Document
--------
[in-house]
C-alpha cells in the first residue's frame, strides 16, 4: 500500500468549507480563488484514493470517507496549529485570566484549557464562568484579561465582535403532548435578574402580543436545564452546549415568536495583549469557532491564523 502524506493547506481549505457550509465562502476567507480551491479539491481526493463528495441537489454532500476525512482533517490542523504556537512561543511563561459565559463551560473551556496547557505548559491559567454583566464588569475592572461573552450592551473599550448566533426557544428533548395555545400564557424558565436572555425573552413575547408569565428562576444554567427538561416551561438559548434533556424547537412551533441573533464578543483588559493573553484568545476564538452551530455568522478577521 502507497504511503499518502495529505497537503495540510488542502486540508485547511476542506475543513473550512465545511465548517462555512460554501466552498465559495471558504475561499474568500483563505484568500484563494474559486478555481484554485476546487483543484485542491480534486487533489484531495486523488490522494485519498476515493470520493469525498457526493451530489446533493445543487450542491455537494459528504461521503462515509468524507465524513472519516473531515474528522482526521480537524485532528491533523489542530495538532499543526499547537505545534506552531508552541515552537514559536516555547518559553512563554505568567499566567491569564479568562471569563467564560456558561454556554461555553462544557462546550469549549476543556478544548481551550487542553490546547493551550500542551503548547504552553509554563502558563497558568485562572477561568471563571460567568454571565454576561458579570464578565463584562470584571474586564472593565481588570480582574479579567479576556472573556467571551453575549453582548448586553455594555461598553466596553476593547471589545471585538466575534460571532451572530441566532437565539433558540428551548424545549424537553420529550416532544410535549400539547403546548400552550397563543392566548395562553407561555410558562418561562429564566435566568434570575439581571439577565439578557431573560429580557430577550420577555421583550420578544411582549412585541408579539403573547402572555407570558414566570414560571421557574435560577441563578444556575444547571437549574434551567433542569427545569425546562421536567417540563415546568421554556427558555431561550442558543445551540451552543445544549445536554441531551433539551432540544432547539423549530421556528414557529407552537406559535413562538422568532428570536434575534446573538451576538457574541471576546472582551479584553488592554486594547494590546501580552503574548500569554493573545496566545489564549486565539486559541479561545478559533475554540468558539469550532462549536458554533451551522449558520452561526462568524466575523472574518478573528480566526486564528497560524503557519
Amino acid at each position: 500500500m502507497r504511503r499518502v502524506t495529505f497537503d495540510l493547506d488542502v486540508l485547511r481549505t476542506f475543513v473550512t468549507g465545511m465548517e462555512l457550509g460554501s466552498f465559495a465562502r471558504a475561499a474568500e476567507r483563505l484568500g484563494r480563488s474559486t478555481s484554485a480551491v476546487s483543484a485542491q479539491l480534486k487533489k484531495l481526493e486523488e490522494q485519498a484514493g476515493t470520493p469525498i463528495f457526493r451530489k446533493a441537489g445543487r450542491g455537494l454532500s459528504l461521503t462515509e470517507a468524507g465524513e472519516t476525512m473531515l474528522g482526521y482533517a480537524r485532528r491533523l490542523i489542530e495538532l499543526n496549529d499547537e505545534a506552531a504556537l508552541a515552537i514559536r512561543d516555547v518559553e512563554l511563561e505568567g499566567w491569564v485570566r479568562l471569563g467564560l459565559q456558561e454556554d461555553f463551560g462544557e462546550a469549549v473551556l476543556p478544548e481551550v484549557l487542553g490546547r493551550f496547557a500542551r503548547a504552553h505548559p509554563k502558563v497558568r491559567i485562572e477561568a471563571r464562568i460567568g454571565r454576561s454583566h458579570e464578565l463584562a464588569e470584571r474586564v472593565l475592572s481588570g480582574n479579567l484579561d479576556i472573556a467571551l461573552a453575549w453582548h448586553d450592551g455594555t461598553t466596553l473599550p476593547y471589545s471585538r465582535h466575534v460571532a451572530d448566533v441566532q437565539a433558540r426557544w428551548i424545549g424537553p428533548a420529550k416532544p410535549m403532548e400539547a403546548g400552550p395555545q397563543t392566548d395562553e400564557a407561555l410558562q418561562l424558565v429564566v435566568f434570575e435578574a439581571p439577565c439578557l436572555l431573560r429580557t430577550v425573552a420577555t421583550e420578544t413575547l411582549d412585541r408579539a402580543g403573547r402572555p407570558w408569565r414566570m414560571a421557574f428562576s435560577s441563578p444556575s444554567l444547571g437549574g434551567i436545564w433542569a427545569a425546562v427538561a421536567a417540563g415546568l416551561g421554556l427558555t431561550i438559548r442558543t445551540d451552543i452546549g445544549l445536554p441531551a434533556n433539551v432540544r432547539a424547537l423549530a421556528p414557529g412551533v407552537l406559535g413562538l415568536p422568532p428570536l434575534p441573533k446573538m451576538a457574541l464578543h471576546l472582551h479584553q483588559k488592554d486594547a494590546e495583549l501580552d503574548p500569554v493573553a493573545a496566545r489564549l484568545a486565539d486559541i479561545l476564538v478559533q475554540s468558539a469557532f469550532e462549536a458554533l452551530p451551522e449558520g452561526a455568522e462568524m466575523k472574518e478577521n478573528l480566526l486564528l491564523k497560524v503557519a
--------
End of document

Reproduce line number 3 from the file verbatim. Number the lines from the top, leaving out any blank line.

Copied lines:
Amino acid at each position: 500500500m502507497r504511503r499518502v502524506t495529505f497537503d495540510l493547506d488542502v486540508l485547511r481549505t476542506f475543513v473550512t468549507g465545511m465548517e462555512l457550509g460554501s466552498f465559495a465562502r471558504a475561499a474568500e476567507r483563505l484568500g484563494r480563488s474559486t478555481s484554485a480551491v476546487s483543484a485542491q479539491l480534486k487533489k484531495l481526493e486523488e490522494q485519498a484514493g476515493t470520493p469525498i463528495f457526493r451530489k446533493a441537489g445543487r450542491g455537494l454532500s459528504l461521503t462515509e470517507a468524507g465524513e472519516t476525512m473531515l474528522g482526521y482533517a480537524r485532528r491533523l490542523i489542530e495538532l499543526n496549529d499547537e505545534a506552531a504556537l508552541a515552537i514559536r512561543d516555547v518559553e512563554l511563561e505568567g499566567w491569564v485570566r479568562l471569563g467564560l459565559q456558561e454556554d461555553f463551560g462544557e462546550a469549549v473551556l476543556p478544548e481551550v484549557l487542553g490546547r493551550f496547557a500542551r503548547a504552553h505548559p509554563k502558563v497558568r491559567i485562572e477561568a471563571r464562568i460567568g454571565r454576561s454583566h458579570e464578565l463584562a464588569e470584571r474586564v472593565l475592572s481588570g480582574n479579567l484579561d479576556i472573556a467571551l461573552a453575549w453582548h448586553d450592551g455594555t461598553t466596553l473599550p476593547y471589545s471585538r465582535h466575534v460571532a451572530d448566533v441566532q437565539a433558540r426557544w428551548i424545549g424537553p428533548a420529550k416532544p410535549m403532548e400539547a403546548g400552550p395555545q397563543t392566548d395562553e400564557a407561555l410558562q418561562l424558565v429564566v435566568f434570575e435578574a439581571p439577565c439578557l436572555l431573560r429580557t430577550v425573552a420577555t421583550e420578544t413575547l411582549d412585541r408579539a402580543g403573547r402572555p407570558w408569565r414566570m414560571a421557574f428562576s435560577s441563578p444556575s444554567l444547571g437549574g434551567i436545564w433542569a427545569a425546562v427538561a421536567a417540563g415546568l416551561g421554556l427558555t431561550i438559548r442558543t445551540d451552543i452546549g445544549l445536554p441531551a434533556n433539551v432540544r432547539a424547537l423549530a421556528p414557529g412551533v407552537l406559535g413562538l415568536p422568532p428570536l434575534p441573533k446573538m451576538a457574541l464578543h471576546l472582551h479584553q483588559k488592554d486594547a494590546e495583549l501580552d503574548p500569554v493573553a493573545a496566545r489564549l484568545a486565539d486559541i479561545l476564538v478559533q475554540s468558539a469557532f469550532e462549536a458554533l452551530p451551522e449558520g452561526a455568522e462568524m466575523k472574518e478577521n478573528l480566526l486564528l491564523k497560524v503557519a